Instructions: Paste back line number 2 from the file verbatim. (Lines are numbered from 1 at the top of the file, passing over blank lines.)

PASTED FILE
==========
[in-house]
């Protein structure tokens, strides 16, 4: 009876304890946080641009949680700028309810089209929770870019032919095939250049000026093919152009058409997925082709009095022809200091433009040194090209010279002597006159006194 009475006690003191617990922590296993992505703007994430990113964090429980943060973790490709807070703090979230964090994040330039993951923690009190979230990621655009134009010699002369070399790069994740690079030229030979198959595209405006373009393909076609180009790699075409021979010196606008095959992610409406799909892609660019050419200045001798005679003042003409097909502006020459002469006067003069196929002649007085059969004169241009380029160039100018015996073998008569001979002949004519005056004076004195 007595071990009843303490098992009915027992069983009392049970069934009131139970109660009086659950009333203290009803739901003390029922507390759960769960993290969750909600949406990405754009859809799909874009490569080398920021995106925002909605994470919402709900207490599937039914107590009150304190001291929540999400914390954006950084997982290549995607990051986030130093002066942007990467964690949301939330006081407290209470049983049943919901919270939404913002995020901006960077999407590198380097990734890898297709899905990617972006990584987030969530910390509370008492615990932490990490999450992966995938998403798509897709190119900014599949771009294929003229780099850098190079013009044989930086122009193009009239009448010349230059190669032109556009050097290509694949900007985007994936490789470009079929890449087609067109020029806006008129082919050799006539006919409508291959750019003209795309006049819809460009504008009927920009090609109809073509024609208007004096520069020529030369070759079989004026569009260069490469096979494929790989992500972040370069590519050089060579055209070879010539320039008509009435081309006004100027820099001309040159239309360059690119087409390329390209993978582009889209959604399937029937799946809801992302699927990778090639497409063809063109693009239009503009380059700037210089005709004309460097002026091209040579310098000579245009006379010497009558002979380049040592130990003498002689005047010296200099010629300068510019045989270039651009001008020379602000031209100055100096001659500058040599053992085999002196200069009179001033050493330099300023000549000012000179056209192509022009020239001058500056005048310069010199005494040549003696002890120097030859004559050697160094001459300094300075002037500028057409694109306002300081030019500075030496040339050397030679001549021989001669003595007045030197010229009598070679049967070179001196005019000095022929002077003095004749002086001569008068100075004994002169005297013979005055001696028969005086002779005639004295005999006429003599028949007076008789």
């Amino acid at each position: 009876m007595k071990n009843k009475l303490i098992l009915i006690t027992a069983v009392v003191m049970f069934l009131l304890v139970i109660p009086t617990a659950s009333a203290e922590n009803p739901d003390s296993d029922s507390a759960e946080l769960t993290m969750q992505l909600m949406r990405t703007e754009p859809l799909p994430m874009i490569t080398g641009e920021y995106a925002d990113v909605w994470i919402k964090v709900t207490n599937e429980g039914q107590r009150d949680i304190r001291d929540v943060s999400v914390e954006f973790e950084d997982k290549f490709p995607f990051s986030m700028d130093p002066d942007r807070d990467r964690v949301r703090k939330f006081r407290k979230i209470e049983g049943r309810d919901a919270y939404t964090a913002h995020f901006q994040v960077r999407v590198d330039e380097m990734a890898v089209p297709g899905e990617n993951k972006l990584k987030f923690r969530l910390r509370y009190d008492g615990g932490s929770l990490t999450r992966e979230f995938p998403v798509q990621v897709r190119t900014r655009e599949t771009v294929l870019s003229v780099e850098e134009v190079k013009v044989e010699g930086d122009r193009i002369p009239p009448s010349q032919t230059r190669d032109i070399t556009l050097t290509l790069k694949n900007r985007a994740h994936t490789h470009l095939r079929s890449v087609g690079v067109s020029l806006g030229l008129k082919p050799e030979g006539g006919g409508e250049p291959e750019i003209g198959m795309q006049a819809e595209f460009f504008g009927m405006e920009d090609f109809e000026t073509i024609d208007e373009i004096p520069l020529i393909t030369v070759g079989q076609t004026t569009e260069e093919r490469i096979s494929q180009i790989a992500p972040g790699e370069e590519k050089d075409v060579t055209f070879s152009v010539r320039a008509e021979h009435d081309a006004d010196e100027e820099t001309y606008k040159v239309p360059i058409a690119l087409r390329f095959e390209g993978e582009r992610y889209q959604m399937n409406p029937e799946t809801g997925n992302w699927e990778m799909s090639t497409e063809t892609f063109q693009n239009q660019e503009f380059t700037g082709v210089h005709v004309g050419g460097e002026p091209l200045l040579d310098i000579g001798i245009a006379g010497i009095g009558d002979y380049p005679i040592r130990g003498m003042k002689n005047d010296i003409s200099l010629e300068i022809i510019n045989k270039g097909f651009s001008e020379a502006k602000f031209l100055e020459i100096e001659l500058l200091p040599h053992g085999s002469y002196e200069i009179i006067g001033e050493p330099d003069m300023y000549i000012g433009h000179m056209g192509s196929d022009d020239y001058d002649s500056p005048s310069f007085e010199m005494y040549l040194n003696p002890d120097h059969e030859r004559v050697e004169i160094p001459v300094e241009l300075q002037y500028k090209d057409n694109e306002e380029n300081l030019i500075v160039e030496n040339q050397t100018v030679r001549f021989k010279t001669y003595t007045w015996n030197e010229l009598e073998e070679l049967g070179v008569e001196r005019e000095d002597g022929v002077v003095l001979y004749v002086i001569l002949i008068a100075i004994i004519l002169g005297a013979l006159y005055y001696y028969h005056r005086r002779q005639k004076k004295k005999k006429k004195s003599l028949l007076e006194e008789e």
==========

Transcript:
């Protein structure tokens, strides 16, 4: 009876304890946080641009949680700028309810089209929770870019032919095939250049000026093919152009058409997925082709009095022809200091433009040194090209010279002597006159006194 009475006690003191617990922590296993992505703007994430990113964090429980943060973790490709807070703090979230964090994040330039993951923690009190979230990621655009134009010699002369070399790069994740690079030229030979198959595209405006373009393909076609180009790699075409021979010196606008095959992610409406799909892609660019050419200045001798005679003042003409097909502006020459002469006067003069196929002649007085059969004169241009380029160039100018015996073998008569001979002949004519005056004076004195 007595071990009843303490098992009915027992069983009392049970069934009131139970109660009086659950009333203290009803739901003390029922507390759960769960993290969750909600949406990405754009859809799909874009490569080398920021995106925002909605994470919402709900207490599937039914107590009150304190001291929540999400914390954006950084997982290549995607990051986030130093002066942007990467964690949301939330006081407290209470049983049943919901919270939404913002995020901006960077999407590198380097990734890898297709899905990617972006990584987030969530910390509370008492615990932490990490999450992966995938998403798509897709190119900014599949771009294929003229780099850098190079013009044989930086122009193009009239009448010349230059190669032109556009050097290509694949900007985007994936490789470009079929890449087609067109020029806006008129082919050799006539006919409508291959750019003209795309006049819809460009504008009927920009090609109809073509024609208007004096520069020529030369070759079989004026569009260069490469096979494929790989992500972040370069590519050089060579055209070879010539320039008509009435081309006004100027820099001309040159239309360059690119087409390329390209993978582009889209959604399937029937799946809801992302699927990778090639497409063809063109693009239009503009380059700037210089005709004309460097002026091209040579310098000579245009006379010497009558002979380049040592130990003498002689005047010296200099010629300068510019045989270039651009001008020379602000031209100055100096001659500058040599053992085999002196200069009179001033050493330099300023000549000012000179056209192509022009020239001058500056005048310069010199005494040549003696002890120097030859004559050697160094001459300094300075002037500028057409694109306002300081030019500075030496040339050397030679001549021989001669003595007045030197010229009598070679049967070179001196005019000095022929002077003095004749002086001569008068100075004994002169005297013979005055001696028969005086002779005639004295005999006429003599028949007076008789």